Implicit and explicit references to the plantation persist. When Seinfeld’s Michael Richards goes ballistic and bawls out “niggers” who, 50 years ago, would have been “upside down with a fucking fork up their ass”, he is evoking the plantation.

When senator Joe Biden says that black Presidential hopeful Barack Obama is “clean”, he is evoking the plantation. When African-American males make up 26 per cent of the army and only 12 per cent of the American population, they are living on another plantation.
Tableaux of their forebears are to be found throughout Wynton Marsalis’ discography. In 1997 he won a Pulitzer Prize for Blood On The Fields, an emotive, inventive orchestral opus that broached slavery head on. Twelve years prior to that in 1985 Marsalis recorded Black Codes From The Underground, a super1alive quintet album whose title referred to the 19th century laws forbidding slaves from doing the same things as other “legitimate” members of society. In the album’s sleeve notes, Marsalis shed light on the outgrowth of this protocol, on its perpetuation and expansion.

“Black Codes means a lot of things”, he asserted. “Anything that reduces potential, that pushes your taste down to an obvious, animal level. Anything that makes you think less significance Is more enjoyable, Anything that keeps you on the surface.
“The way they depict women in rock videos – Black Codes. People gobbling up junk food when they can afford something better – Black Codes. The argument that illiteracy is valid in a technological world – Black Codes.

In other words the African-American condition was not the only cause for concern. What Marsalis was expressing in 1985 was despair for the general regression in contemporary lifestyle that was graphically epitomised in 2005 by Morgan Spurlock’s Important film Supersize Me. Yet his ire was also directed at popular culture and when he spoke of sexism in rock videos he was glimpsing the future of many rap and R&B promos. Today Marsalis’ voice of dissent chimes with a coterie of hip-hop and soul artists, notably the likes of The Roots, Saul Williams and India.Arie, who have lashed out at the misogyny and glorification ol violence that proves such a money-spinner in “urban” music.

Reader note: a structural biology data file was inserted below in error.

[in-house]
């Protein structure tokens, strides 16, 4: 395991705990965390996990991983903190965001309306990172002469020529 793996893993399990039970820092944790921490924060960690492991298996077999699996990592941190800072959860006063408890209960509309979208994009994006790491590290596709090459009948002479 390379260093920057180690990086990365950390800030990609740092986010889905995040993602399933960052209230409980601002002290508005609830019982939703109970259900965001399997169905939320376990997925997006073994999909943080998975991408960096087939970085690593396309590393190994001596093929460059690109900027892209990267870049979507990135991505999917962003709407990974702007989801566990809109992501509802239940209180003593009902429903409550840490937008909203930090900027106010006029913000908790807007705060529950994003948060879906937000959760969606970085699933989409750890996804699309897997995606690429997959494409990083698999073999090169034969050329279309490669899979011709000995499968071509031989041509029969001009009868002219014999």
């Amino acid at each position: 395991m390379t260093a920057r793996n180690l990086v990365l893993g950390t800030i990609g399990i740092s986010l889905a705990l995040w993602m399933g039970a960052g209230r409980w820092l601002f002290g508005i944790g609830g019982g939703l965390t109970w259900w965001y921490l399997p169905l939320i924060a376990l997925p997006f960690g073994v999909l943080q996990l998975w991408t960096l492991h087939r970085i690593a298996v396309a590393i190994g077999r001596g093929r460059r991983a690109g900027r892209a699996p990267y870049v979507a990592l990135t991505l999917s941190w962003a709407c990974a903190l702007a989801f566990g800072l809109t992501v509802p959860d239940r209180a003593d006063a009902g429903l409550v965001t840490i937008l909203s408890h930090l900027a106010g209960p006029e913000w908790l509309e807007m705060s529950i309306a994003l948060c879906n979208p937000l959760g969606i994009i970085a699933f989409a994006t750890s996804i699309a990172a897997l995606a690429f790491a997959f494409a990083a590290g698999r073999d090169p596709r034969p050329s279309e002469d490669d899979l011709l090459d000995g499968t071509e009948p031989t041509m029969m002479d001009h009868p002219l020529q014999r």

In 2005 Little Brother rammed the point home on The Minstrel Show, an album denouncing the wilful stereotyping of the African-American in contemporary hip-hop. “The modem day minstrelsy… it doesn’t help our knowledge of history”, Marsalis concurs. It helps very little for us black and white because now these are national issues, they’re not just race issues. The kind of traditional racism, which is an outgrowth of the whole colonialism, is not helping the world al this point.”

Persecution of minorities in America and a bellicose, self-serving American foreign policy are not to be dissociated. “I think that there are traditions that are still in place and It’s very hard for us to escape the common history of colonialism and the history of slavery. These things require a tremendous amount of effort to redress.”

As far as Marsalis is concerned everyday language is a good place to start. “The best example is in hip-hop and rap music; the use of the word nigger and calling people bitches and other pejorative terms which are used to the great entertainment of the whole nation, black and white,” says the 46 year-old who may or may not ponder why Ice Cube called himself “a nigger wilh attitude” and then denounced his “slave name” Jackson. “It’s a lot like the minstrel show where they made fun of people for being on the plantation and used the word nigger a lot and then claimed that the real black people had come from the plantations. Now the real plantation is the ghetto.”